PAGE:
19 September 2017, Sweetcrude, Abuja – Nigeria has announced that it upgraded its power quality to the standard required by sub-regional group, West African Power Pool (WAPP).
The Acting Managing Director/Chief Executive of Transmission Company of Nigeria (TCN), Alhaji Usman Gur Mohammed, who disclosed this in a chat with journalists, said the country has worked hard to achieve that feat.
According to him, before now the power that comes from Nigeria was not allowed to mix with power that comes to the West African power pool from other countries such as Ghana and Benin Republic because the frequency doesn’t meet the standard required.
Currently, the Pool has agreed to synchronise Nigeria’s supply with supplies from other member countries that belong to the Pool because the frequency of power supply from Nigeria is at the same level as supplies from other countries.
He said supply of power to the Pool earns substantial foreign exchange for the Nigeria. Therefore, with improvement in the quality (frequency) of supply from Nigeria, which makes a good buy by any country in the pool, the forex inflow from that stream of income will also improve significantly.
Mohammed also spoke on his achievement since he came on board as the helmsman of TCN. He said: “I came in February and from that time to date, we have worked very hard. As at May 22, we have achieved frequency control that has not been achieved in the last 20 years.
“Our frequency is at the same level as the frequency you get in Ghana and other West African countries and that is why the West African Power Pool (WAPP) has asked TCN to nominate some engineers to work with WAPP engineers to synchronise the supply of Nigeria and other West African countries.”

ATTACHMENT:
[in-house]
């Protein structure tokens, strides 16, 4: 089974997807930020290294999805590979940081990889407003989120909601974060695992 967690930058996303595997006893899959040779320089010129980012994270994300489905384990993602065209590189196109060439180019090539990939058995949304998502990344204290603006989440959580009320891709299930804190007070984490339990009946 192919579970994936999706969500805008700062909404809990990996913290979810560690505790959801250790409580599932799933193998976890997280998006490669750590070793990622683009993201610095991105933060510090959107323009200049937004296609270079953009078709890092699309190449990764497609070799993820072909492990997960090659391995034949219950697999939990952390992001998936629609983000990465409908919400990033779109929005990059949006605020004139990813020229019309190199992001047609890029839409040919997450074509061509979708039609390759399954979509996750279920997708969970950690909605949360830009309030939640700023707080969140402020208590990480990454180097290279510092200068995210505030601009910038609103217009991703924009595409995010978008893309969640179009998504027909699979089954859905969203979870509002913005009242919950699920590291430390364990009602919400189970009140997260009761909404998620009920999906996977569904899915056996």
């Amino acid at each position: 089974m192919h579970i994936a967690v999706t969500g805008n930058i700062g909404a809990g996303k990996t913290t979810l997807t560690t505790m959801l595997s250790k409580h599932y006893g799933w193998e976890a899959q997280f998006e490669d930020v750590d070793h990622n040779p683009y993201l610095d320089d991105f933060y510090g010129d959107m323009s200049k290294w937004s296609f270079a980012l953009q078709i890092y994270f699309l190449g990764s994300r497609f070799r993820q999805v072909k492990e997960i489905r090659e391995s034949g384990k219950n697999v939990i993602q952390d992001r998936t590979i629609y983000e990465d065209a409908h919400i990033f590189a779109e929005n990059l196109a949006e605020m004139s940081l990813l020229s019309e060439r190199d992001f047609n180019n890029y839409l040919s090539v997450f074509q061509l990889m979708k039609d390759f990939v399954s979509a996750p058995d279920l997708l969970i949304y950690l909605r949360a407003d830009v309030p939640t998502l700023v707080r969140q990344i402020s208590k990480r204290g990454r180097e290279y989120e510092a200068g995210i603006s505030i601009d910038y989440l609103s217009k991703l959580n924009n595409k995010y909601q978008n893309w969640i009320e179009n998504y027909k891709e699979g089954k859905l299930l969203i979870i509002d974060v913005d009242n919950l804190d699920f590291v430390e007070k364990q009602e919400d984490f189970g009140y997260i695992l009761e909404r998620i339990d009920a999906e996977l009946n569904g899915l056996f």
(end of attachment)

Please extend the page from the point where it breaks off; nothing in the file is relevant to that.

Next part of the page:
According to the TCN boss, “This has never happened. All the supplies that leave Nigeria to Benin Republic and Togo were not allowed to mix with supplies from Ghana and other West African countries.
“But because of the efforts we have put in place in the last few months, we have been able to stabilise the frequency such that WAPP has agreed that we should synchronise our supply and the demand for Nigeria’s power has increased in other West African countries.
“The stability of Nigeria’s power has improved to the extent that the second Ikeja Secretariat transmission line study was launched on September 12. This is to underscore the kind of demand for Nigerian power that is taking place.”
He added that, “The Governments of Togo and Benin have requested Nigeria to build a medium backbone that will move power from Kainji to Baragu, to Northern Togo and Northern Ghana, which will meet with another transmission line being built by the Government of Ghana to Northern Ghana and to Burkina Faso.
“This is to tell you the kind of work that we have done. We have changed the way we have been doing business. We have empowered the regional offices. Most of our projects are being implemented at the regional offices now.”